School FF4 Chapter
won first place in the :
FFA Area Ornamental
Horticulture Artistic
Arrangement Division
CDE competition
held on April 19 in
Marianna. He will go
on to compete in the
State competition this
month. He is the son
of David and Melissa
Hargrove. Hargrove's
FFA Advisor is Cornel
Peacock.


FUQUA ADDRESSES

ATrT 'SA INTERNATIONAL


/ SUBMITTED PHOTO

n Monday, April 22, Pam Fuqua was the guest speaker at
the program meeting for Altrusa International of Marianna.
Fuqua is the executive director for Jackson County Tourist
Development Council. She enlightened the club on how the Tourist
Development Council is funded and the new programs they are work-
ing on. She expressed to them just how much wonderful history our
area has. The tourist Development Council has been working on new
ways to share this heritage with our surrounding areas. Fuqua also is
a member of Altrusa. Pictured (from left) are Carolyn Glass, Altrusa -
president; Kaye Harbin, program sponsor and Pam Fuqua.
; : ".': , i


STUDENTS VISIT

P-, TNERS FOR PETS


"Achievement takes time."
Take some time for yourself &
come see me & let me help you
achieve the most beautiful you!


2884 Jefferson St
'Downtown, Marianna
850-482-6855


Ciara Baxley
Being able to put a smile on soineone's
face & making them feel good about themself
by doing what I love is what makes
my job so amazing! Come see me for
any of your beauty needs!


SUBMITTED PHOTO
n April 23 Demeetris Beachum, civic teacher and coach at
Cottondale Middle School, took 11 students from his class to
visit Partners For Pets in Marianna. The students chose the
shelter as a community service project. Students visiting were Emilee
Foran, Terry Gibson, Gabbie Aguillon-Tovar, Sarah Baxley, Meagan
Justice, Christopher Brown, Colby Roland, Kyle Cutchins, Pacee
Hudson and Timothy Lockhart. The students wanted to learn about
the purpose of the shelter and what Partners for Pets does to help
animals when they arrive at the shelter. The students learned about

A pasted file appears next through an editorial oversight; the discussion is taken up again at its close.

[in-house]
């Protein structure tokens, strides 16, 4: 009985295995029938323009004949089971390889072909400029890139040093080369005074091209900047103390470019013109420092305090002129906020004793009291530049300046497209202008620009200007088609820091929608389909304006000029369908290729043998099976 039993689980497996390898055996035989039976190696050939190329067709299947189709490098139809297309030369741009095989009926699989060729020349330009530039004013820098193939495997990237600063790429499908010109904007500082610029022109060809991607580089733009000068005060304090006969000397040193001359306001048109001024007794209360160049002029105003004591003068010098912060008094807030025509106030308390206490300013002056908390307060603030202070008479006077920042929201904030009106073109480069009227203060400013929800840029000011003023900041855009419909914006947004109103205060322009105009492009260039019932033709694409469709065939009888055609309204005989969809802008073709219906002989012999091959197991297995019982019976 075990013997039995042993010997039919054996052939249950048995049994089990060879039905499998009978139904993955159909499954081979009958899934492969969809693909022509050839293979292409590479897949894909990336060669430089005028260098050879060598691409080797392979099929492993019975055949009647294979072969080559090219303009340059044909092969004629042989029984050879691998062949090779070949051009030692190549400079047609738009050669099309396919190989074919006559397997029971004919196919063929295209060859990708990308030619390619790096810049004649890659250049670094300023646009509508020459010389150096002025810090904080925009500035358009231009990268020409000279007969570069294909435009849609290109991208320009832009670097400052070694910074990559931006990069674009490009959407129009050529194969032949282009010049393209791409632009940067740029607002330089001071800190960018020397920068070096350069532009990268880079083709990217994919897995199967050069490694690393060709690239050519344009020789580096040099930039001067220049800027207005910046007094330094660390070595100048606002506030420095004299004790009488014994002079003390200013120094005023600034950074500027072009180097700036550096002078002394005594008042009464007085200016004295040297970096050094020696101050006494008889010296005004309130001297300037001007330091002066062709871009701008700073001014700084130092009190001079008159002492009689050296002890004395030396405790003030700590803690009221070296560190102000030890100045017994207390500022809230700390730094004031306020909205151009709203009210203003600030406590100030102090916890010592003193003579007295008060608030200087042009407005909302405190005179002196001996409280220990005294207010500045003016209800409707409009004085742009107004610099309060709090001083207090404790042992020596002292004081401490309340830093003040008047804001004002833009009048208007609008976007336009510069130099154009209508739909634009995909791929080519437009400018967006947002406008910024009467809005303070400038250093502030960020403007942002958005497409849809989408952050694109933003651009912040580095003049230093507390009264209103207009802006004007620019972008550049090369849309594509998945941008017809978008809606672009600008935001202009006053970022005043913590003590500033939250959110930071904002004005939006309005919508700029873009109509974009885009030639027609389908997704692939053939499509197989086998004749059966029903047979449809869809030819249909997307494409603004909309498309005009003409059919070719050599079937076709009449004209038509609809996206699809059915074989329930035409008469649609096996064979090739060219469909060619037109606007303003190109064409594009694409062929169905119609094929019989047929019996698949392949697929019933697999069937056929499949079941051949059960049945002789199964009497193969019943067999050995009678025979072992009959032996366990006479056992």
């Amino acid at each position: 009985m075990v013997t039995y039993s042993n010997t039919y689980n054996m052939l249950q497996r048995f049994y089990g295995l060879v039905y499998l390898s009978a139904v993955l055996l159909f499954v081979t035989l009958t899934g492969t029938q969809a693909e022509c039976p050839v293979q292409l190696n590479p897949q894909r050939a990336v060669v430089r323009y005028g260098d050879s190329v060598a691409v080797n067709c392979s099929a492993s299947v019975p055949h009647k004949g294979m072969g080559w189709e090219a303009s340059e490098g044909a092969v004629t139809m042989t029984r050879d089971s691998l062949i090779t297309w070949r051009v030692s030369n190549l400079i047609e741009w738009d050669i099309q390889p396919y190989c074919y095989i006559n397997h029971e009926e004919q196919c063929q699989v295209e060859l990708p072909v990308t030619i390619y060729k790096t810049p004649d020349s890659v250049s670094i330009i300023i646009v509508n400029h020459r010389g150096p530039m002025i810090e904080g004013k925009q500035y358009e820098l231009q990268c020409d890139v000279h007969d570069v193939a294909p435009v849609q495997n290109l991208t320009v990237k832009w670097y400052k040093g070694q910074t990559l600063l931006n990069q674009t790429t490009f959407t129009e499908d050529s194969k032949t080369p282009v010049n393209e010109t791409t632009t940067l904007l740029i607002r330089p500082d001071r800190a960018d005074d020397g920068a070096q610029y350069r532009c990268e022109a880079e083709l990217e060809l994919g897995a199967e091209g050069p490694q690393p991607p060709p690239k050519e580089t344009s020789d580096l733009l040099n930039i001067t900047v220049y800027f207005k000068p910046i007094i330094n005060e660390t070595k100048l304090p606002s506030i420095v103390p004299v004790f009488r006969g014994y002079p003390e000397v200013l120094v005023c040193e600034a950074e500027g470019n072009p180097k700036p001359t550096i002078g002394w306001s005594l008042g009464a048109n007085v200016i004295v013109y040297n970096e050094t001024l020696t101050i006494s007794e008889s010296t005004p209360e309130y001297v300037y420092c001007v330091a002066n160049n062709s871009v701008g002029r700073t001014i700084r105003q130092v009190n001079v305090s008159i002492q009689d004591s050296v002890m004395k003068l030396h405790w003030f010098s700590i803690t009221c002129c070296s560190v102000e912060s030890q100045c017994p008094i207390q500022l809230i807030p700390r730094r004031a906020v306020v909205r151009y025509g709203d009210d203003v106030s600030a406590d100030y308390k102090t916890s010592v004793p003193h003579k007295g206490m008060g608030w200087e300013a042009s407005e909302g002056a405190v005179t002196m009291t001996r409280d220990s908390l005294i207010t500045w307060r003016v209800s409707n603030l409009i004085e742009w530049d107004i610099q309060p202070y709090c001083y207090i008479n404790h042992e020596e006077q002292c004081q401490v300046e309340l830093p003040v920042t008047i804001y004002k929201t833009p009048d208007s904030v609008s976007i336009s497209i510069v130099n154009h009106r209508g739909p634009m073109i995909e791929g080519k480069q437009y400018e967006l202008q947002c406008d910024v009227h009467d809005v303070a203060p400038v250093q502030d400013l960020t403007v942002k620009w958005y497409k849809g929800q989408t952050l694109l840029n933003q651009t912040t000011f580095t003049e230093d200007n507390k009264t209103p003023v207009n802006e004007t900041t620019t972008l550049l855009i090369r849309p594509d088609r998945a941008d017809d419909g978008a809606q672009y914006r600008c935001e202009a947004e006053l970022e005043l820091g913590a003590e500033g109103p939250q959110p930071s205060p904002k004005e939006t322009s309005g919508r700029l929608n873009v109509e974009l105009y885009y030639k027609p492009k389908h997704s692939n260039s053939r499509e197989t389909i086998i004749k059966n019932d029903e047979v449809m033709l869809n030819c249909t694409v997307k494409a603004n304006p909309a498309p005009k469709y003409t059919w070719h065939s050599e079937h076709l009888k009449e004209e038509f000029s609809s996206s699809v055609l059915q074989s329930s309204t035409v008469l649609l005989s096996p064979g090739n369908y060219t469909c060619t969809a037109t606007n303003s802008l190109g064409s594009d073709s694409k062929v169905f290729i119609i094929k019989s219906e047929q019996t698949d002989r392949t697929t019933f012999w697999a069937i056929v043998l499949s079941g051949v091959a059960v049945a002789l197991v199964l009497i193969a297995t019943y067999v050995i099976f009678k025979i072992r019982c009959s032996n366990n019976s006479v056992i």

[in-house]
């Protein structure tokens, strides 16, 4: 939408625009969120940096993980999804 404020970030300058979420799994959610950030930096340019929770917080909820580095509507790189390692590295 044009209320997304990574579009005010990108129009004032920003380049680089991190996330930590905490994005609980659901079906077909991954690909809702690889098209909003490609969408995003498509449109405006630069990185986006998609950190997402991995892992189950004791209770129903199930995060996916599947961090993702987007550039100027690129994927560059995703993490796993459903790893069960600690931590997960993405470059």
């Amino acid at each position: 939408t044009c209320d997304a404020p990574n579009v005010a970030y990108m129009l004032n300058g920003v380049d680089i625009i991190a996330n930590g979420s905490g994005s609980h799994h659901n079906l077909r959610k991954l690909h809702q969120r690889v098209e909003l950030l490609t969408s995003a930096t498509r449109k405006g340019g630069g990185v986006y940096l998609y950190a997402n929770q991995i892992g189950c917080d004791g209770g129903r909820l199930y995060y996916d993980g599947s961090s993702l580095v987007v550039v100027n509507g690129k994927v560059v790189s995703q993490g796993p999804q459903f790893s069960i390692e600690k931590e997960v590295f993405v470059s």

spaying and neutering pets, what a No-Kill shelter is and how the
animals are adopted out. They enjoyed visiting with all of the cats'
and dogs at the shelter. The students provided Partners for Pets with
donations they had collected and expressed interest in continuing
to support the shelter. Most of the students expressed an interest in
volunteering at the shelter during their summer vacation. Partners for
Pets appreciate Beachum and the students for their support.


Bill would curtail sale


of marijuana 'bongs'


The Associated Press
TALLAHASSEE A Flor-
ida lawmaker who once
struggled with his own
drug addictions hoping to
curtail the sale of marijua-
na pipes known as "bongs"
through a bill that cleared
the Legislature on Friday.
But Rep. Rep. Darryl
Rouson acknowledges
that changes made to his
legislation raise questions
about whether the bill, if
it becomes law, would be
effective in removing those
pipes from store shelves in
the Sunshine State.
State legislators wrapped
up work on the measure
(HB 49) when the Senate
passed it on a 31-2 vote
Friday.
The bill, which cleared


the House earlier in the ses-
sion, now goes to Gov. Rick
Scott for his consideration.
The measure would
make it illegal for shops to
"knowingly and willfully"
sell the pipes for use to
consume illegal drugs.
One question, however,
is whether the language
in the bill would allow the
devices to still be sold if the
expressed purpose was to
smoke tobacco.
"There's some that would
argue that," Rouson said.
Rouson, D-St. Peters-
burg, said he was "cau-
tiously optimistic" that the
bill, with its threat of jail
time for violations, would
create a "chilling factor"
among retailers that spurs
them to remove the pipes
- which he calls "utensils


of death and destruction."
The pipes are sold at a
few hundred stores across
Florida and tend to cluster
close to college campuses,
he said.
Even if the bill effectively
removes the pipes from
store shelves, it's only a
small advance in the larger
fight against illegal drug
use, he said.
"I'm not under any illu-
sion that this eradicates
drug abuse, but I certainly
believe that it makes it less
convenient to get tools of
abuse as near as the street
corner," he said.
First-time offenders
would be guilty of a first-
degree misdemeanor.
Second and subsequent
violations would jump to a
third-degree felony.


2884 Jefferson St
Downtown, Marianna
850-482-6855


Nikki Gilbert
I have been in the hair industry for 9 years.
I thoroughly enjoy making my clients
feel beautiful. I would love to help you
achieve that too. Please come visit me at
A Wild Hair!
2884 Jefferson St
; Downtown, Marianna
, 850-482-6855


Alison Jackson


These past 7 years I've been doing hair have
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Downtown, Marianna
850-482-6855


Jessie Dean Caughran
I enjoy helping people feel good about
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2884 Jefferson St
Downtown, Marianna
850-482-6855


I


MI


I


SUNDAY, APRIL 28, 2013 11AF


I


LOCAL & STATE









JACKSON COUNTY FLORIDAN e www.jcfloridan.com


Kids get taste of what parents do at work all day


((1" t's Take Your Child to Work Day,
not make your child work day,"
said Malone eighth-grader Chel-
sea Holmes as she assisted her mom,
Amy Johhson.
While kids are no strangers to class-
rooms, the children of Jackson County
educators were able to get a peek into
the hidden side of school during "Take